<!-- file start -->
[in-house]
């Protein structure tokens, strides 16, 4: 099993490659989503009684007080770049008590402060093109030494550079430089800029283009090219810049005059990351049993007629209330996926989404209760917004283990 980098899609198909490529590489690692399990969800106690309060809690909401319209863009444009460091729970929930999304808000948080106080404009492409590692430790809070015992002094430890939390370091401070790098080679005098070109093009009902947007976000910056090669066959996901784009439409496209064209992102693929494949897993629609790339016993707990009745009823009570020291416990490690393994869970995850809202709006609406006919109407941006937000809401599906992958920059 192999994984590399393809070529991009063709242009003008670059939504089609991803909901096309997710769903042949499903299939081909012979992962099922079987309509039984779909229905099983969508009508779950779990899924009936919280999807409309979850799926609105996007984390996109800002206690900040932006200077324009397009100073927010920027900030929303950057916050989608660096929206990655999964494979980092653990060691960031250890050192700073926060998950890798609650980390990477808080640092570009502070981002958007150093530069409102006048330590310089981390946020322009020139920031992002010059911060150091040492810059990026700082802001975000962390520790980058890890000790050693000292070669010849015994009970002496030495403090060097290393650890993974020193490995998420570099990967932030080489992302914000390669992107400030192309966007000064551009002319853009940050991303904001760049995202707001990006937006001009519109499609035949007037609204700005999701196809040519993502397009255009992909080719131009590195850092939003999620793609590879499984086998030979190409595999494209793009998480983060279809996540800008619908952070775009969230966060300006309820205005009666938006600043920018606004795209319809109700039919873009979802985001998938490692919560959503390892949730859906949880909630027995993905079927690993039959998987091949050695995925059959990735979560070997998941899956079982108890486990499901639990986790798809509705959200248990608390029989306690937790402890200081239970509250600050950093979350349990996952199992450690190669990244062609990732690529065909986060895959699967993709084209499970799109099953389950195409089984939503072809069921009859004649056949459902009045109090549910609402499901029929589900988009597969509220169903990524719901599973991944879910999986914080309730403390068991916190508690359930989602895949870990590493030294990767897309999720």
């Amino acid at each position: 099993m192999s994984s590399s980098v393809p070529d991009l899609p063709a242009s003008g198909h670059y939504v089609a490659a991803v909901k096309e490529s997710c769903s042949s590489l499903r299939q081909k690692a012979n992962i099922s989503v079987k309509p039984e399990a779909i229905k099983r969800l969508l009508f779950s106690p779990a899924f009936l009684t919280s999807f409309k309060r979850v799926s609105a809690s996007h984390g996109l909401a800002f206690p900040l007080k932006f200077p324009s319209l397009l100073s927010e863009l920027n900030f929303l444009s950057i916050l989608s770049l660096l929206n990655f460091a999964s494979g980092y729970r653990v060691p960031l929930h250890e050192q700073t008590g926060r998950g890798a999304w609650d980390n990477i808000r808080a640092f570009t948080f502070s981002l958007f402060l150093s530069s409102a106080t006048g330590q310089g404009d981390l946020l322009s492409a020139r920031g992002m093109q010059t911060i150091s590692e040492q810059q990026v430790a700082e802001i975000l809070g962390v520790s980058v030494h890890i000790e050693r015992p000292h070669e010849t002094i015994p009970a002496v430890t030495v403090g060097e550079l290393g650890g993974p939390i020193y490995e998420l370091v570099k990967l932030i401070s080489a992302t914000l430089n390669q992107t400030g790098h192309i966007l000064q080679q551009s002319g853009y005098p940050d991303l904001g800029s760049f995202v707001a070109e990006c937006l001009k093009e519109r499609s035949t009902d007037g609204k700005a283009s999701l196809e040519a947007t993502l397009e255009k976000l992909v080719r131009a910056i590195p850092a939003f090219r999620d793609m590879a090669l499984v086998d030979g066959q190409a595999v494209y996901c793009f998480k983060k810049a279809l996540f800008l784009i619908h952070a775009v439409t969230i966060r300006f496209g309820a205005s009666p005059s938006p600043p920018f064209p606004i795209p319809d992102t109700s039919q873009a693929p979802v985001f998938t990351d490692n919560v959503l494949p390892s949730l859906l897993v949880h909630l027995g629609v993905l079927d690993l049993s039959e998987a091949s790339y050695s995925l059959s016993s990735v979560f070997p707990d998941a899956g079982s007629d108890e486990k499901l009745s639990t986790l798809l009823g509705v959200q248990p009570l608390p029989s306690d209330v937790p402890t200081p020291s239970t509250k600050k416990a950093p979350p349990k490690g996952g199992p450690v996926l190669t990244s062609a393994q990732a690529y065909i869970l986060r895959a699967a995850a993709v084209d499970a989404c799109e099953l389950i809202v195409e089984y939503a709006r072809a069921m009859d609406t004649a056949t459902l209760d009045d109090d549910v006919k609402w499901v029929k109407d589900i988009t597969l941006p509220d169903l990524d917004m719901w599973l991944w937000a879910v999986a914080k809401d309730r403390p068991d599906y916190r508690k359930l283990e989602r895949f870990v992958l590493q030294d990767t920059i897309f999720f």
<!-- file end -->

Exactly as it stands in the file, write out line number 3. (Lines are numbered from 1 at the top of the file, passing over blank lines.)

């Amino acid at each position: 099993m192999s994984s590399s980098v393809p070529d991009l899609p063709a242009s003008g198909h670059y939504v089609a490659a991803v909901k096309e490529s997710c769903s042949s590489l499903r299939q081909k690692a012979n992962i099922s989503v079987k309509p039984e399990a779909i229905k099983r969800l969508l009508f779950s106690p779990a899924f009936l009684t919280s999807f409309k309060r979850v799926s609105a809690s996007h984390g996109l909401a800002f206690p900040l007080k932006f200077p324009s319209l397009l100073s927010e863009l920027n900030f929303l444009s950057i916050l989608s770049l660096l929206n990655f460091a999964s494979g980092y729970r653990v060691p960031l929930h250890e050192q700073t008590g926060r998950g890798a999304w609650d980390n990477i808000r808080a640092f570009t948080f502070s981002l958007f402060l150093s530069s409102a106080t006048g330590q310089g404009d981390l946020l322009s492409a020139r920031g992002m093109q010059t911060i150091s590692e040492q810059q990026v430790a700082e802001i975000l809070g962390v520790s980058v030494h890890i000790e050693r015992p000292h070669e010849t002094i015994p009970a002496v430890t030495v403090g060097e550079l290393g650890g993974p939390i020193y490995e998420l370091v570099k990967l932030i401070s080489a992302t914000l430089n390669q992107t400030g790098h192309i966007l000064q080679q551009s002319g853009y005098p940050d991303l904001g800029s760049f995202v707001a070109e990006c937006l001009k093009e519109r499609s035949t009902d007037g609204k700005a283009s999701l196809e040519a947007t993502l397009e255009k976000l992909v080719r131009a910056i590195p850092a939003f090219r999620d793609m590879a090669l499984v086998d030979g066959q190409a595999v494209y996901c793009f998480k983060k810049a279809l996540f800008l784009i619908h952070a775009v439409t969230i966060r300006f496209g309820a205005s009666p005059s938006p600043p920018f064209p606004i795209p319809d992102t109700s039919q873009a693929p979802v985001f998938t990351d490692n919560v959503l494949p390892s949730l859906l897993v949880h909630l027995g629609v993905l079927d690993l049993s039959e998987a091949s790339y050695s995925l059959s016993s990735v979560f070997p707990d998941a899956g079982s007629d108890e486990k499901l009745s639990t986790l798809l009823g509705v959200q248990p009570l608390p029989s306690d209330v937790p402890t200081p020291s239970t509250k600050k416990a950093p979350p349990k490690g996952g199992p450690v996926l190669t990244s062609a393994q990732a690529y065909i869970l986060r895959a699967a995850a993709v084209d499970a989404c799109e099953l389950i809202v195409e089984y939503a709006r072809a069921m009859d609406t004649a056949t459902l209760d009045d109090d549910v006919k609402w499901v029929k109407d589900i988009t597969l941006p509220d169903l990524d917004m719901w599973l991944w937000a879910v999986a914080k809401d309730r403390p068991d599906y916190r508690k359930l283990e989602r895949f870990v992958l590493q030294d990767t920059i897309f999720f």